Tesla starts construction of US lithium hydroxide refinery

Tesla’s $1 billion project aims at increasing the carmaker efforts of producing battery-grade lithium hydroxide domestically in the United States to serve the growing North American e-mobility market, the company said

Tesla’s $1 billion project aims at increasing the carmaker efforts of producing battery-grade lithium hydroxide domestically in the United States to serve the growing North American e-mobility market, the company said.

The refinery, which was announced earlier this week, will be built in the greater Corpus Christi area of Texas.

Although the facility nameplate processing capacity has yet to be announced, the electric vehicle (EV) manufacturer said that in the future the refinery will be able to process a mixture of intermediary lithium feedstocks, including recycled batteries and manufacturing scrap.

Full production at the site is expected to be achieved by 2025, Tesla said.

The site will deploy for the first time ever at scale an acid-free lithium refining process which “eliminates the use of hazardous reagents and byproducts in favor of more inert options,” the company added.

“Although actual capacity hasn’t been announced yet, a million EVs would need roughly 50,000 tonnes lithium carbonate equivalent. This is half the capacity of Albemarle’s proposed US ‘mega-flex’ facility in South Carolina. A target of full production by 2025 is ambitious even by Tesla standards, considering the current parts shortages and long lead times for key components,” Jordan Roberts, Fastmarkets’ battery raw materials research analyst, said.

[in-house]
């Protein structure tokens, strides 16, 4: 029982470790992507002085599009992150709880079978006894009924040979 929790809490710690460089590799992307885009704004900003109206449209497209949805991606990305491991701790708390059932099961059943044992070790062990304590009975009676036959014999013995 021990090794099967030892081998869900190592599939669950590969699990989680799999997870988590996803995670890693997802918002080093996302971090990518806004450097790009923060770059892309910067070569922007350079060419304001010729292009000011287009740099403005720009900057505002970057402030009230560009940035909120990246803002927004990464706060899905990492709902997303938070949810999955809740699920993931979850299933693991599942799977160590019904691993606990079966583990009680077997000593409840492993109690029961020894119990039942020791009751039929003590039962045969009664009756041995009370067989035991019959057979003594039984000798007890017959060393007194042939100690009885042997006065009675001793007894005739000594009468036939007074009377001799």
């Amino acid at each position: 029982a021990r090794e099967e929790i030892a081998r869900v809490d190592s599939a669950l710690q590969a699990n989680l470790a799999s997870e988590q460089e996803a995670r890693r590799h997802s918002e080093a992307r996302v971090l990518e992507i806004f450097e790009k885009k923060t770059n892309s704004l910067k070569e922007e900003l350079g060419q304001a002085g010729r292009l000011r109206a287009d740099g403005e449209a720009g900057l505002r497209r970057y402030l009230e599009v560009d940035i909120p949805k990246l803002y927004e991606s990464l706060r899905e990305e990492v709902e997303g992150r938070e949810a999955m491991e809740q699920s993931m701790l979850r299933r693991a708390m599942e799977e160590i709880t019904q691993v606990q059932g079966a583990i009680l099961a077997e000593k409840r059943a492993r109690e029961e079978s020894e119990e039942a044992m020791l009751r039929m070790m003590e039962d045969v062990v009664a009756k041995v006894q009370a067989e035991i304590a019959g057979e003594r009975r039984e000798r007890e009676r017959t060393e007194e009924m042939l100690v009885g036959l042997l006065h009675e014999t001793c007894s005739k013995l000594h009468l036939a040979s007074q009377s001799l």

Tesla moves to accept recycled lithium

Roberts also pointed to Tesla’s move to also accept recycled lithium and freshly mined spodumene as feedstock.

Once collected, the lithium-ion battery waste can be turned into black mass — made of lithium, nickel and cobalt — and re-enter the battery raw material supply chain.

US-headquartered miner Piedmont Lithium has in place an agreement to supply Tesla with 125,000 tonnes of SC6, a high-purity spodumene concentrate suitable for lithium-ion batteries, from the second half of this year until the end of 2025.

The spodumene will be sourced from Piedmont’s jointly owned North American Lithium (NAL).

NAL is located in Quebec, in eastern Canada, and is a joint venture between Piedmont and Sayona Mining. Under the joint venture arrangement, Piedmont is entitled to purchase 113,000 tonnes per year, or 50% of the venture’s spodumene SC6 production, whichever is the greater volume.

Commercial production at NAL is scheduled to start in the first half of 2023.

Erin Sanders, senior vice-president of corporate communications at Piedmont Lithium, said during a recent industry event that demand for lithium hydroxide in the US is expected to soar to 715,000 tonnes per year by 2030.

With current capacity at 17,000 tonnes per year, plus planned capacity of only 180,000 tonnes per year, that will lead to a shortfall of 518,000 tonnes, according to the executive’s data.

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